• October 28, 2013 at 11:16 am
      InsGuy says:
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      …for over 150+ years.

      “for years” seemed a bit light.

  • October 24, 2013 at 3:14 pm
    Unjustified Flood Rates says:
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    Biggert – Waters Act (Long Read but Worth It)

    Homeowners that have never been flooded should not be expected to make up the deficit of the National Flood Insurance Program (NFIP) when FEMA gives, what appear to be unjustified, massive premium reductions to gulf front condominium buildings that have been paid millions of dollars in NFIP flood claims.

    July 6, 2012: The President signed the Biggert-Waters Act authorizing a five year extension of funding for the National Flood Insurance Program (NFIP). It was also intended to make the program actuarially sound. Implementation of sections 205 and 207 of the Biggert Waters Act are going to create tremendous rate increases for thousands of homeowners and small businesses along the entire gulf coast along with coastal properties around the country. This action doesn’t seem to be justified when you consider the fact that over the last three years FEMA approved Letters of Map Revision (LOMR) on Alabama’s Gulf Front condominium buildings that they had previously placed in the NFIP Repetitive Loss Program. These condominium buildings received millions of dollars in NFIP claim payments yet FEMA decided they are not in velocity flood zones and reduced their flood premiums by an average of almost 93%?

    2009: In 2009 a company out of South Florida, Flood Zone Corrections (FZC), started submitting condominium buildings located in very unfavorable “V” flood zones to the NFIP/FEMA in an attempt to have them changed to more favorable “A” flood zones. FZC also operates as Flood Risk Solutions. All of these buildings were located on the beaches of Orange Beach and Gulf Shores, Alabama. FZC submitted the buildings even though they were located in high velocity flood areas. Local flood engineers said these buildings would not qualify for LOMRs and most refused to attempt any rezoning. Many of these buildings had been heavily damaged from flooding during Hurricanes Erin and Opal in 1995, Hurricane Danny in 1997, Hurricane Georges’ in 1998 and all of them suffered massive flood damage during Hurricane Ivan in 2004. If approved for LOMR’s these condominium buildings would pay flood premiums that were a very small percentage of what they were currently paying.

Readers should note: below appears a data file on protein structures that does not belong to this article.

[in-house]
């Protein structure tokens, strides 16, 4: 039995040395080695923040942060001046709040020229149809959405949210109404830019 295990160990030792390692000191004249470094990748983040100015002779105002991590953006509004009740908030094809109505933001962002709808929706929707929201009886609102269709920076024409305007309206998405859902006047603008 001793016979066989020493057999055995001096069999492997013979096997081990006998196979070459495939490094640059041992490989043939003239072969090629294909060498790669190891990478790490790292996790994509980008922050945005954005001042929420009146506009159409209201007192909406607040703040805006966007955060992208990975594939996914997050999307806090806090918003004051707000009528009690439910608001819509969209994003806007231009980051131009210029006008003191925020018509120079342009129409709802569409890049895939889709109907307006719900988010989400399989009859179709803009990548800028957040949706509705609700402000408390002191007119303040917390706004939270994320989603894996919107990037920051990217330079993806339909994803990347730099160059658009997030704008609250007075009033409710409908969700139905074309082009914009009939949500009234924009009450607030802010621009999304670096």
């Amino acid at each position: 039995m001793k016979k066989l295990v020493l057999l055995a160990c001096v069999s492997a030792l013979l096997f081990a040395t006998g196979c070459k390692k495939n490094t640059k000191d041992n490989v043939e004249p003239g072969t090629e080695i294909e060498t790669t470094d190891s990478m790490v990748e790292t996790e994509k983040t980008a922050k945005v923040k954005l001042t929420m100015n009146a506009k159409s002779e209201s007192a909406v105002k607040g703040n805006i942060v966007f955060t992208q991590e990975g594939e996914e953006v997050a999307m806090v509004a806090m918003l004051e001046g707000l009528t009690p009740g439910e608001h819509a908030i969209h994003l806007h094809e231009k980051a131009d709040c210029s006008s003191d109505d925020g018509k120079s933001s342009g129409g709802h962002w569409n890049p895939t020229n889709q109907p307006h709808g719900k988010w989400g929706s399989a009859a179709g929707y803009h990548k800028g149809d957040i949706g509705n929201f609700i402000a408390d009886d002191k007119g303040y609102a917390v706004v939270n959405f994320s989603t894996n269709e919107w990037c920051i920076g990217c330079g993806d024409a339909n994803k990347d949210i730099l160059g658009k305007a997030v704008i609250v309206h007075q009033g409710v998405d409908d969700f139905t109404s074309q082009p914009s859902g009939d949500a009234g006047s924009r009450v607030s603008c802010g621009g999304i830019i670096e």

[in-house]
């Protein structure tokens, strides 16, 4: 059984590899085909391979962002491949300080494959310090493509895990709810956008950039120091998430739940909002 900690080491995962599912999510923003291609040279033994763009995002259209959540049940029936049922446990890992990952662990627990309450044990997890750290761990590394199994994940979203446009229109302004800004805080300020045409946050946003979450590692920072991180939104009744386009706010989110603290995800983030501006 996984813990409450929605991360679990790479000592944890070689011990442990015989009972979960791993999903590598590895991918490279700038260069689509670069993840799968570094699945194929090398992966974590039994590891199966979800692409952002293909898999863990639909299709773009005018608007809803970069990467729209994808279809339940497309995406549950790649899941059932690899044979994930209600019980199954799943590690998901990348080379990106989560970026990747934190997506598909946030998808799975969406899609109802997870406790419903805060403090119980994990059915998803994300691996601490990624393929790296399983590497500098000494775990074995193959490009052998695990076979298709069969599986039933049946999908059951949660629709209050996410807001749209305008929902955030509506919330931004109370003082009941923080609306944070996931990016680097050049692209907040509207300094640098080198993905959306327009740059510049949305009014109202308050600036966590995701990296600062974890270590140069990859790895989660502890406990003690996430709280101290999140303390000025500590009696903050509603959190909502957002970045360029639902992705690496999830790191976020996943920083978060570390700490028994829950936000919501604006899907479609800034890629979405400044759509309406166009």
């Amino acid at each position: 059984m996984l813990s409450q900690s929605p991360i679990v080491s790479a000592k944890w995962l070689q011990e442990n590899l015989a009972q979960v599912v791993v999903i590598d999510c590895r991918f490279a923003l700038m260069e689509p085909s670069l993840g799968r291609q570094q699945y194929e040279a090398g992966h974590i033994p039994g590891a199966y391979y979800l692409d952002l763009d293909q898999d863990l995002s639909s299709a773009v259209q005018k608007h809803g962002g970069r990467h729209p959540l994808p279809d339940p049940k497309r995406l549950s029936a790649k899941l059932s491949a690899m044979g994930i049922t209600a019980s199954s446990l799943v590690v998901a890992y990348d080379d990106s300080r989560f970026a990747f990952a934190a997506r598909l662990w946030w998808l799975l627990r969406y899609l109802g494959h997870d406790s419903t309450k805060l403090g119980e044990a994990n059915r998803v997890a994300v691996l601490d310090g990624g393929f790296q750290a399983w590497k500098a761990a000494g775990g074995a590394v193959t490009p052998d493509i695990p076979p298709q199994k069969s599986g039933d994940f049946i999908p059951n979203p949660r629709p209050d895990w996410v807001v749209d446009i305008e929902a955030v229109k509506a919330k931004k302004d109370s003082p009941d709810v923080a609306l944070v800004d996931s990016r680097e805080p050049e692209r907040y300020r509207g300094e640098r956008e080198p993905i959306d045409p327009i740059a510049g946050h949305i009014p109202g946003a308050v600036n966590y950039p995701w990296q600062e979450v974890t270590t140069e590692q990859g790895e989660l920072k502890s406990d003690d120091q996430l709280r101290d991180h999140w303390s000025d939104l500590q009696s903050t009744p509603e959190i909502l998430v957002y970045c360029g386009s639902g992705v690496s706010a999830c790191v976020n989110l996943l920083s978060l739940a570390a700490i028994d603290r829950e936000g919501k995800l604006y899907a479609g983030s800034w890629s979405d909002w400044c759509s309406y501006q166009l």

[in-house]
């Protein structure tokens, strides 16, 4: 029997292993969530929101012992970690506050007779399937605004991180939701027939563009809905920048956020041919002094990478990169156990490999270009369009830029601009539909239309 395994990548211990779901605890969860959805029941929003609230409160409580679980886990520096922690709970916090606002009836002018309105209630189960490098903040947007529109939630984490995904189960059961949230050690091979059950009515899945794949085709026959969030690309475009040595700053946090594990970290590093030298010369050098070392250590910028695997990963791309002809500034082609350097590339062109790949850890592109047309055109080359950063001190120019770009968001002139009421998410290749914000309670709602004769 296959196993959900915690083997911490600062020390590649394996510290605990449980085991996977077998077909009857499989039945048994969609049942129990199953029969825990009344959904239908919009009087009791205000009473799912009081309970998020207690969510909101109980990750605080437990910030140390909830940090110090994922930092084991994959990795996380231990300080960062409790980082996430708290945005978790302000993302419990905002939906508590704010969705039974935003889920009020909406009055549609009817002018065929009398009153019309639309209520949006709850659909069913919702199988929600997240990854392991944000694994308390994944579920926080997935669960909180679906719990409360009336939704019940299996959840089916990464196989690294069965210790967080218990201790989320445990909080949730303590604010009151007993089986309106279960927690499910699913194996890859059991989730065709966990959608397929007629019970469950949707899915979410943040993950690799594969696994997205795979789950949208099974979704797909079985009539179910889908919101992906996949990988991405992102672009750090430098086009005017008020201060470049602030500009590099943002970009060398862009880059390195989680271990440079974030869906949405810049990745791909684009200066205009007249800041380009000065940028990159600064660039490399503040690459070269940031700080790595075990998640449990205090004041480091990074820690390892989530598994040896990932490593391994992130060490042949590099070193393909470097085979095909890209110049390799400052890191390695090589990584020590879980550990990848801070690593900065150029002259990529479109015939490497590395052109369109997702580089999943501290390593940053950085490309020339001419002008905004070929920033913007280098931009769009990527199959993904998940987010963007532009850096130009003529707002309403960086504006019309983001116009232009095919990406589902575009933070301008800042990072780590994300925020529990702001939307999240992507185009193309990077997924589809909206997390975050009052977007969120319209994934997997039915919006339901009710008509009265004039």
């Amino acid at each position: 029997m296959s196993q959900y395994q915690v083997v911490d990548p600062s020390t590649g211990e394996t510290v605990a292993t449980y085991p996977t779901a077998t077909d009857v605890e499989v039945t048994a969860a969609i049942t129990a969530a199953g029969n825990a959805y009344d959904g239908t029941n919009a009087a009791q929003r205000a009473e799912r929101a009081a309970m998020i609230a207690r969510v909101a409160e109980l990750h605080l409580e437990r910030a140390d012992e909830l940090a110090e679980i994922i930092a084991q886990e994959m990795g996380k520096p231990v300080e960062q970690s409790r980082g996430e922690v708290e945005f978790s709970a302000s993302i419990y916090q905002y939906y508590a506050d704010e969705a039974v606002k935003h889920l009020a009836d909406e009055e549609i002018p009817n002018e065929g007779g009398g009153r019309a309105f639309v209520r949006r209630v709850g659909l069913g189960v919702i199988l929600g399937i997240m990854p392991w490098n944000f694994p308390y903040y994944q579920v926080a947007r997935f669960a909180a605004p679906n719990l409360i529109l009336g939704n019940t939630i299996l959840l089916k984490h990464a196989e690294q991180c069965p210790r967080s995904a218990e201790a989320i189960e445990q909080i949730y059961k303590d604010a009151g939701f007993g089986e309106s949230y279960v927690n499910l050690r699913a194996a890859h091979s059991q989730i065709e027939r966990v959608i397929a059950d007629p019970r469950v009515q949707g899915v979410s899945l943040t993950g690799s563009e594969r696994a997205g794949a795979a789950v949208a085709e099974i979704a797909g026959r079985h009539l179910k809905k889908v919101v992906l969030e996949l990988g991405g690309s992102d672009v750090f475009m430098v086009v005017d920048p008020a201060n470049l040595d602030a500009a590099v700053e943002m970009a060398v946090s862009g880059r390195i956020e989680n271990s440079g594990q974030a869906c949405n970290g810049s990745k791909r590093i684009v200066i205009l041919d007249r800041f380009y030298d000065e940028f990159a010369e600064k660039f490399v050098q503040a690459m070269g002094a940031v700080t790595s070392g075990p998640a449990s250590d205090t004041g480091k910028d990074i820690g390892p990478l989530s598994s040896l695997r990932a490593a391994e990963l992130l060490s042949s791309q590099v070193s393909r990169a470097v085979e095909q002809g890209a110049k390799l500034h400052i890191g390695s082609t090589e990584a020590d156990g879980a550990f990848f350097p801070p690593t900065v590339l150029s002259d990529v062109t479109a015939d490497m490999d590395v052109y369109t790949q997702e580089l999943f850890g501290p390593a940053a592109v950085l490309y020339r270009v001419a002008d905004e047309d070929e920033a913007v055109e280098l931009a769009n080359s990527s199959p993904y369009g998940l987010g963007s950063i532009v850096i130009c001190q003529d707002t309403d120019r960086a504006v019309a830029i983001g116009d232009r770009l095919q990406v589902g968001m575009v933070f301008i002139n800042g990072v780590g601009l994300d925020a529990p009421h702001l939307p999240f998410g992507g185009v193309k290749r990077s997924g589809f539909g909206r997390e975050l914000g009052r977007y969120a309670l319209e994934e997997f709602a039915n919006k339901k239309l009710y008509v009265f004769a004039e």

Unbelievable: The Flood Plain Managers from Gulf Shores and Orange Beach assumed the NFIP would decline the request for LOMR’s because the NFIP was operating at an $18 billion deficit at that time and many of these buildings had already been placed in the NFIP Repetitive Loss Program. Both Flood Plain Managers disagreed with the information FZC was submitting to the NFIP and each one of them refused to sign concurrence letters that were required when applying for a LOMR. The NFIP ignored these Flood Plain Managers and approved the LOMR’s anyway.

    June 6, 2011: The NFIP/FEMA approved LOMR’s for four condominium buildings located on East Beach Boulevard in Gulf Shores. One of the buildings had received over $400,000 from the NFIP for their Hurricane Ivan flood claim. The other three were new buildings that were built on lots where the prior building had been destroyed by flooding during Ivan.

    June 2011: The offices of Alabama Senator Richard Shelby, Mississippi Senator Roger Wicker and Alabama House Representative Spencer Bachus were notified of the negative financial impact approval of the LOMR’s were having on the NFIP. All of these Congressmen were working on new legislation that would extend NFIP funding and each one had expressed considerable concern that the program was operating at a deficit of $18 billion. Their representatives contacted representatives of the NFIP and were assured the flood zone changes were justified. All three offices dropped the issue soon afterward.